Swing State Style
The American heartland is influencing more than politics this season as sturdy, no-frills fashions hit the blues states. Is plaid the new black?
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Swing states are having their moment this season—in fashion as well as politics.
Sure, big-gun blue states like California and New York provided a huge chunk of electoral meat to President-elect Obama, but everyone knows that without the crucial wins in the swing states, the history we witnessed last Tuesday night would not have been made.
“While we were celebrating here in New York, we should have raised our glasses to the voters in Virginia and Florida and Ohio because they were the ones who decided to change course, and who decided the election,” wrote Jay McInerney in The Independent the day after the election. “We should feel very glad to have them back. After all, a liberal elite can't run a democracy by itself.”
The election marked a turning point, and a new spirit of unity. Through this profound and deep gesture, the swing states dipped their toes into what it meant to be national tastemakers. So shouldn’t their next contribution to society also be just as culturally relevant? This is an important opportunity for a new nonpartisanship in fashion. Let’s re-draw the lines of the nation’s wardrobe and switch up the color palette!
On Election Day, Americans across the country cast their ballots wearing emblems of practicality: jeans, sneakers, plaid button-down shirts, parkas and hooded sweatshirts. Not the stuff of runway fantasy, but of hard-working American pragmatists.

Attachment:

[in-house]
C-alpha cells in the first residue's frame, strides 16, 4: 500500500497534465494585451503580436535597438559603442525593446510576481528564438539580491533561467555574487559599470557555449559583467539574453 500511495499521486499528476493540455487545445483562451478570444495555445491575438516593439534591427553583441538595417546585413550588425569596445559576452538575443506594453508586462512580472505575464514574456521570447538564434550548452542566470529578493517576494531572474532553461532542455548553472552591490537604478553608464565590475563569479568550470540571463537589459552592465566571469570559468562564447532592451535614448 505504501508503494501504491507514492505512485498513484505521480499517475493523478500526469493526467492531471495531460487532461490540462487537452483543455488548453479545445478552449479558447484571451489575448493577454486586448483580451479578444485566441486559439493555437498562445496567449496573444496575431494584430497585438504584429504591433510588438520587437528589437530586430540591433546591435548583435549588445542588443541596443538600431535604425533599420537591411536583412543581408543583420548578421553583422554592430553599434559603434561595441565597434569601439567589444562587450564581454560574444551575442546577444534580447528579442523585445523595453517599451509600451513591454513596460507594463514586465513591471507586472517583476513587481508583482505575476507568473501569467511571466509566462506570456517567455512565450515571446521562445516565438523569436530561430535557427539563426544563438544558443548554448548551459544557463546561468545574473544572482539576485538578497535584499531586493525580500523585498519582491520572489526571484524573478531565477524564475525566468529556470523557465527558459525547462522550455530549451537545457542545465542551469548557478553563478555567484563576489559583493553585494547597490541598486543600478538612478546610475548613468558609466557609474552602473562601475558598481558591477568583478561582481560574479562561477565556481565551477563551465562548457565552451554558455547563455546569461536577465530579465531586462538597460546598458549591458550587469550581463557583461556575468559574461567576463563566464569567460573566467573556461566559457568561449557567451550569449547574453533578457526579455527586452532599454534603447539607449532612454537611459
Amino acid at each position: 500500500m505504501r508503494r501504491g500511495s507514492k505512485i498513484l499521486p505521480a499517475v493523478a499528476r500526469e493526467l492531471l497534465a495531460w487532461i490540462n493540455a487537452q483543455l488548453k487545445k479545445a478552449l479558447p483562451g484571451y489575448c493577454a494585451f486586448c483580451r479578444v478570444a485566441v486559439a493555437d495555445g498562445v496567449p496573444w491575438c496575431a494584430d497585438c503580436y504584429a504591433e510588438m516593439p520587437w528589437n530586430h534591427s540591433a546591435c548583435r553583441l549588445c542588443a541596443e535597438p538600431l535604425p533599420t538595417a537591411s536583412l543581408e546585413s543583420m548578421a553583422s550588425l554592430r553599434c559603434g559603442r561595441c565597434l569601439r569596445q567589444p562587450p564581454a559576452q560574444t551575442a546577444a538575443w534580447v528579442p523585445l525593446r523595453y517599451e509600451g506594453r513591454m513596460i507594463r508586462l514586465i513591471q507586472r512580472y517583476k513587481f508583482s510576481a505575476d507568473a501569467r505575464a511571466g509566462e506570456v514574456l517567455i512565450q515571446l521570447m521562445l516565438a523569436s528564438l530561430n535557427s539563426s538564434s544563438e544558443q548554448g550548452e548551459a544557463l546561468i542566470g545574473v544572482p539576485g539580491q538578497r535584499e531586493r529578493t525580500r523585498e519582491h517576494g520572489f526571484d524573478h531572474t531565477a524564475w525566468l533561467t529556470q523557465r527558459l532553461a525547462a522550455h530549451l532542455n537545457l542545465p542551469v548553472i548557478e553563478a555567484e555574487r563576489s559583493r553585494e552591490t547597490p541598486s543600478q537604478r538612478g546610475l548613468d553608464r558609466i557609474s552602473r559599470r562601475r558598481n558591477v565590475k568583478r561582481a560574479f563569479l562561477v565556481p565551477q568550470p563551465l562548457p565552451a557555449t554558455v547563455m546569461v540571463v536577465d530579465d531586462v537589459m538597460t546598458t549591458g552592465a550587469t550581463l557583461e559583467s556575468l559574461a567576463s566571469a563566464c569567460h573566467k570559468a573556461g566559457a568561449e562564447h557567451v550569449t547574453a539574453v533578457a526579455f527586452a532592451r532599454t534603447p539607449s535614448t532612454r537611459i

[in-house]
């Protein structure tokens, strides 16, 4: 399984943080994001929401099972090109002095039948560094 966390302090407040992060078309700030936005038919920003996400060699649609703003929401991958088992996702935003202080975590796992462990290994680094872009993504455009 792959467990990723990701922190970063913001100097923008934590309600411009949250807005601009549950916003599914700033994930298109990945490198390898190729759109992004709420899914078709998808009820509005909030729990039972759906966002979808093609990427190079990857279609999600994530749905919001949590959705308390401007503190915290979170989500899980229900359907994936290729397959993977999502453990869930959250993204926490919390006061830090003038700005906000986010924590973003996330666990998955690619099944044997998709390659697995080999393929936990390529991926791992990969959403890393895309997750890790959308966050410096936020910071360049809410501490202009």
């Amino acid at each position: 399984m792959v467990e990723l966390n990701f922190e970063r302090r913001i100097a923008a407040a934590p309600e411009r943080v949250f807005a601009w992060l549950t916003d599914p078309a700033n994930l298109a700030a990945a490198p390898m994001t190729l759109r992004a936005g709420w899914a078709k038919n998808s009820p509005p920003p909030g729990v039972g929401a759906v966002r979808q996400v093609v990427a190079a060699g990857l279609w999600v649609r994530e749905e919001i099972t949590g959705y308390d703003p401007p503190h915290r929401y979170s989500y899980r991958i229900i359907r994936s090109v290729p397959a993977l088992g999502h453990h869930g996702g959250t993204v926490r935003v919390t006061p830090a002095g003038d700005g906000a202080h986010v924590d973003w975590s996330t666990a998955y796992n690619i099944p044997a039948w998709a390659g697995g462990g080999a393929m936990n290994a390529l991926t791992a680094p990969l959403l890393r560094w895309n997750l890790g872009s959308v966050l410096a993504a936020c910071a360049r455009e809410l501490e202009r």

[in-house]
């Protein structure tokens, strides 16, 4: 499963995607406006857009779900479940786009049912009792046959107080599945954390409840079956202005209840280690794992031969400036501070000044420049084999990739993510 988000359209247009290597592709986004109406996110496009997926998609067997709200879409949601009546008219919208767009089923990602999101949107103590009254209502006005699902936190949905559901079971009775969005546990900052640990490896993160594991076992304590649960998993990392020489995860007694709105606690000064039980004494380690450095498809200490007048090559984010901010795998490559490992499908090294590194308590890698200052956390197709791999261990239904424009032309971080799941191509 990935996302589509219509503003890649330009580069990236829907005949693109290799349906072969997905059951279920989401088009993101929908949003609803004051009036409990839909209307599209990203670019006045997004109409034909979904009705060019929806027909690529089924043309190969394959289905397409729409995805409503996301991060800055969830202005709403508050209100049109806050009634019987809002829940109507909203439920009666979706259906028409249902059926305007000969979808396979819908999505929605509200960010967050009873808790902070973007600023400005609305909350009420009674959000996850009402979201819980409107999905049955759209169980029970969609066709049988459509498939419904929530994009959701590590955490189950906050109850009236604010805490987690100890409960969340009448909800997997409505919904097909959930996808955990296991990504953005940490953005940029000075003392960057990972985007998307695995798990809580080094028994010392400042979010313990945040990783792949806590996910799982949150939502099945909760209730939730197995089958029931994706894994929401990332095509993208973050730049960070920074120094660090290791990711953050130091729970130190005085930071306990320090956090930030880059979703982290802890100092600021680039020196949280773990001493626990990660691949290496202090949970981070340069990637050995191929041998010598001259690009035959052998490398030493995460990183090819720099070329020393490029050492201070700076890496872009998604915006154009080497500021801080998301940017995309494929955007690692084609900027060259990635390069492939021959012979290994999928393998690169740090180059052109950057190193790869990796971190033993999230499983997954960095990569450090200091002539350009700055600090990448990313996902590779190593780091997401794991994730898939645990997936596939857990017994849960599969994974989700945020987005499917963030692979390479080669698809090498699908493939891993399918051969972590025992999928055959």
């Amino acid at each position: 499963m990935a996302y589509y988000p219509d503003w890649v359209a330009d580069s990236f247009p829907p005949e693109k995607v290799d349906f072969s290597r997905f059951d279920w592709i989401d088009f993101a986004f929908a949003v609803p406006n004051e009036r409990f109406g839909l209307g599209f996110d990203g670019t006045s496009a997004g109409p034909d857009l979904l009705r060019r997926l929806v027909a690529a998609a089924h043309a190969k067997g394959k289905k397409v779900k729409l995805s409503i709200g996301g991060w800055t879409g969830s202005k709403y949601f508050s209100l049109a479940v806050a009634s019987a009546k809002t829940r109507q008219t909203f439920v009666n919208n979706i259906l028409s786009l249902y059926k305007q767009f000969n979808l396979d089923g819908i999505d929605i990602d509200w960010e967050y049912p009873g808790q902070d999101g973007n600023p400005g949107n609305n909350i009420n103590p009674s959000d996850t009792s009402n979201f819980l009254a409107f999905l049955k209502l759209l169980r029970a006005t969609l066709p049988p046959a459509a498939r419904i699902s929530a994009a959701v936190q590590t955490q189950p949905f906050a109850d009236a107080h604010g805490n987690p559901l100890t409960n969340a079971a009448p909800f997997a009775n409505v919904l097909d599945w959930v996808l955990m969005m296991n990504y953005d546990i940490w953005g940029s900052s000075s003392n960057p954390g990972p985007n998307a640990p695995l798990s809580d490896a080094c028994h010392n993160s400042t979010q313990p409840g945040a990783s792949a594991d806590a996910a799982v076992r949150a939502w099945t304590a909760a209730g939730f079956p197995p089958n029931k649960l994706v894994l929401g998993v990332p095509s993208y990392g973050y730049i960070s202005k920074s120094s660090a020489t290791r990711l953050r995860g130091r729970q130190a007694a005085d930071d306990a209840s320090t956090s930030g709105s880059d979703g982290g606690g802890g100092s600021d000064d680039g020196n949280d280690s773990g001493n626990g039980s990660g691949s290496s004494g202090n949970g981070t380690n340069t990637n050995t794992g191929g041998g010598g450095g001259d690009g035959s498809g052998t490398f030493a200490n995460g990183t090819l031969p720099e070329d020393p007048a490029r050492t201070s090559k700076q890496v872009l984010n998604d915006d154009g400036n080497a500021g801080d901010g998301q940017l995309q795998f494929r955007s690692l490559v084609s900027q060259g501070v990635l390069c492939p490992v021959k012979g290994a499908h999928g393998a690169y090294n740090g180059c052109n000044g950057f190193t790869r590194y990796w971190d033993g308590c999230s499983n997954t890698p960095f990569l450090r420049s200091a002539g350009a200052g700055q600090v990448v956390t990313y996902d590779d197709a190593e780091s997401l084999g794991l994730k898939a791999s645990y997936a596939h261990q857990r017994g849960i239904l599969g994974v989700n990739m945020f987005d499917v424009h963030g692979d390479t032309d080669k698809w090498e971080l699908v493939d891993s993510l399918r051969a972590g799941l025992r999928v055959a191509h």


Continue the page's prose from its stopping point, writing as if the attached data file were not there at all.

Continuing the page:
Nate Harris, a New York transplant who hails from Northeast Ohio, between Akron and Cleveland--the part of the state that won Ohio for Obama—noted that the area’s industrial roots have largely dictated dress. Most people in Akron have ties to the rubber industry: Goodyear, Firestone and Michelin.
“I think people from there have a real no-frills attitude, which is reflected in their style,” says Harris. “I think swing states are places where the metrosexual thing never even registered on guy's radar. And I guess it's pretty predictable given the reactionary nature of fashion trends that a revolt against cosmopolitan style was inevitable.”
Plaid is the comfort food of clothing, the ultimate nonpartisan melding and merging of colors, at once functional and rooted in working class culture.
It’s anti-fashion fashion, emphasizing comfort and economy. These are things that harried urban dwellers could do well to adopt. Elements of Americana have already made a resurgence in fashion. Designer Rogan Gregory, for example, created a collection for next spring inspired by a second-hand jacket and pair of pants he found in Amish country. “I’m attracted to Amish design because it is utilitarian and the ultimate anti-bling,” explains Gregory to The Daily Beast.
But if we were to pick one symbol for post-election America right now—one thing urban and non-urban dwellers seem to agree on this season--it would be the all-American plaid. Thankfully, fashion designers—always leading the zeitgeist, have adopted plaid now more than ever.
Plaid is the comfort food of clothing, the ultimate nonpartisan melding and merging of colors, at once functional and rooted in working class culture; a convenient, no-nonsense expression of a non-elitist sensibility yet beloved by high fashion. Plaid, a pattern with a history of rugged rebelliousness (see tartan: shrouds for warring Scottish clans and English punks alike), appeals to everyone from my Colorado mountain-raised grandfather to the Urban Outfitters-wearing hipsters down the block.
Plus, says Harris: “When money's tight, it's nice to have clothes that feel strong and sturdy that you could fell a tree in and then go to dinner wearing at Momofuku.”
Whether your preference for plaid tends more towards Sears than Ralph Lauren, this fall produced a wealth of plaid options to choose from. In the gallery: an ode to plaid, both past and present. Time to embrace the fabric of our future lives.
Renata Espinosa is the New York Editor of Fashion Wire Daily. She is also the co-founder of impressionistic fashion and art blog TheNuNu and a sometimes backup dancer for "The Anna Copa Cabanna Show."